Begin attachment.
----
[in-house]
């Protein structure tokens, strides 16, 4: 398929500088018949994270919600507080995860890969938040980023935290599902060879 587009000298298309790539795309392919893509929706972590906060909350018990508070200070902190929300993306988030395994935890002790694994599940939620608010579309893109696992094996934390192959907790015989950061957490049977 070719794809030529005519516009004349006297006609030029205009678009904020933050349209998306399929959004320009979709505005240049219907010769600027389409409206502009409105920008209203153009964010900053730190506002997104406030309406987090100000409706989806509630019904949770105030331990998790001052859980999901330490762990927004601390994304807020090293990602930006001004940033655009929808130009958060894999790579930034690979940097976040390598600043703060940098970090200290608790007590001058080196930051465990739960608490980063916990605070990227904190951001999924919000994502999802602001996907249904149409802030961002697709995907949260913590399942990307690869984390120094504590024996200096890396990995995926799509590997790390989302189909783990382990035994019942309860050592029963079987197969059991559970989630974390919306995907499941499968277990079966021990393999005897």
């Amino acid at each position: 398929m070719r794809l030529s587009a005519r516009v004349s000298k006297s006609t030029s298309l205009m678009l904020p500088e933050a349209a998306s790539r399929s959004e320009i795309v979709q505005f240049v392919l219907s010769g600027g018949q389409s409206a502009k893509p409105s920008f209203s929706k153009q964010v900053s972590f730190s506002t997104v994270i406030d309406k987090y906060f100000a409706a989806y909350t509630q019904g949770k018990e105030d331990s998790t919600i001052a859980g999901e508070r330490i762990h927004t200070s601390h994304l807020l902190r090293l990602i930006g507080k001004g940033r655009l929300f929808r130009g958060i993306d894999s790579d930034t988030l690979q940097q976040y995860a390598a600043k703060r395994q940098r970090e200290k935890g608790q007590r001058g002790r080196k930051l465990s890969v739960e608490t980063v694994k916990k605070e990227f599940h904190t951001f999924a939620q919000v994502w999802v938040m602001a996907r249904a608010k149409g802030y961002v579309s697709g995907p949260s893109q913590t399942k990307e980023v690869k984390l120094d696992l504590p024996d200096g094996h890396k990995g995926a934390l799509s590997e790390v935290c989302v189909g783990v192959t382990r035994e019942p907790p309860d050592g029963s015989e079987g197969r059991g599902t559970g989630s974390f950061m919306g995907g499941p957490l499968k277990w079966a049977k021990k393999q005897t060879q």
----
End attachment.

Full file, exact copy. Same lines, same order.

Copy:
[in-house]
């Protein structure tokens, strides 16, 4: 398929500088018949994270919600507080995860890969938040980023935290599902060879 587009000298298309790539795309392919893509929706972590906060909350018990508070200070902190929300993306988030395994935890002790694994599940939620608010579309893109696992094996934390192959907790015989950061957490049977 070719794809030529005519516009004349006297006609030029205009678009904020933050349209998306399929959004320009979709505005240049219907010769600027389409409206502009409105920008209203153009964010900053730190506002997104406030309406987090100000409706989806509630019904949770105030331990998790001052859980999901330490762990927004601390994304807020090293990602930006001004940033655009929808130009958060894999790579930034690979940097976040390598600043703060940098970090200290608790007590001058080196930051465990739960608490980063916990605070990227904190951001999924919000994502999802602001996907249904149409802030961002697709995907949260913590399942990307690869984390120094504590024996200096890396990995995926799509590997790390989302189909783990382990035994019942309860050592029963079987197969059991559970989630974390919306995907499941499968277990079966021990393999005897």
């Amino acid at each position: 398929m070719r794809l030529s587009a005519r516009v004349s000298k006297s006609t030029s298309l205009m678009l904020p500088e933050a349209a998306s790539r399929s959004e320009i795309v979709q505005f240049v392919l219907s010769g600027g018949q389409s409206a502009k893509p409105s920008f209203s929706k153009q964010v900053s972590f730190s506002t997104v994270i406030d309406k987090y906060f100000a409706a989806y909350t509630q019904g949770k018990e105030d331990s998790t919600i001052a859980g999901e508070r330490i762990h927004t200070s601390h994304l807020l902190r090293l990602i930006g507080k001004g940033r655009l929300f929808r130009g958060i993306d894999s790579d930034t988030l690979q940097q976040y995860a390598a600043k703060r395994q940098r970090e200290k935890g608790q007590r001058g002790r080196k930051l465990s890969v739960e608490t980063v694994k916990k605070e990227f599940h904190t951001f999924a939620q919000v994502w999802v938040m602001a996907r249904a608010k149409g802030y961002v579309s697709g995907p949260s893109q913590t399942k990307e980023v690869k984390l120094d696992l504590p024996d200096g094996h890396k990995g995926a934390l799509s590997e790390v935290c989302v189909g783990v192959t382990r035994e019942p907790p309860d050592g029963s015989e079987g197969r059991g599902t559970g989630s974390f950061m919306g995907g499941p957490l499968k277990w079966a049977k021990k393999q005897t060879q």